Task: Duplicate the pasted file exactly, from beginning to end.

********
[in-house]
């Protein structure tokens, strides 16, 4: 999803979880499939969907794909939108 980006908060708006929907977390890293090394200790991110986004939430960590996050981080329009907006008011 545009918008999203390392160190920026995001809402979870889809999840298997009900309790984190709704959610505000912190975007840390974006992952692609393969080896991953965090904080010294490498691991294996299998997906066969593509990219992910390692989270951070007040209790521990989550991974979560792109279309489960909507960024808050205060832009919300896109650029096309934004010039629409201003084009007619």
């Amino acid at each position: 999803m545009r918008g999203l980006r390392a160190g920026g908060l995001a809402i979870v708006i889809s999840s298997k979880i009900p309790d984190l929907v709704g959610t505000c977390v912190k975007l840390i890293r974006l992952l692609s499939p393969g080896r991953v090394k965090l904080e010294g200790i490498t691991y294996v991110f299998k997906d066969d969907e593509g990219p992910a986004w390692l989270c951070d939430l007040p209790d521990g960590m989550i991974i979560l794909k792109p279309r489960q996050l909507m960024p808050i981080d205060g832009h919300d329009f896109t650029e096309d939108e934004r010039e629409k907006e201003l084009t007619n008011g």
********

[in-house]
């Protein structure tokens, strides 16, 4: 999803979880499939969907794909939108 980006908060708006929907977390890293090394200790991110986004939430960590996050981080329009907006008011 545009918008999203390392160190920026995001809402979870889809999840298997009900309790984190709704959610505000912190975007840390974006992952692609393969080896991953965090904080010294490498691991294996299998997906066969593509990219992910390692989270951070007040209790521990989550991974979560792109279309489960909507960024808050205060832009919300896109650029096309934004010039629409201003084009007619």
């Amino acid at each position: 999803m545009r918008g999203l980006r390392a160190g920026g908060l995001a809402i979870v708006i889809s999840s298997k979880i009900p309790d984190l929907v709704g959610t505000c977390v912190k975007l840390i890293r974006l992952l692609s499939p393969g080896r991953v090394k965090l904080e010294g200790i490498t691991y294996v991110f299998k997906d066969d969907e593509g990219p992910a986004w390692l989270c951070d939430l007040p209790d521990g960590m989550i991974i979560l794909k792109p279309r489960q996050l909507m960024p808050i981080d205060g832009h919300d329009f896109t650029e096309d939108e934004r010039e629409k907006e201003l084009t007619n008011g």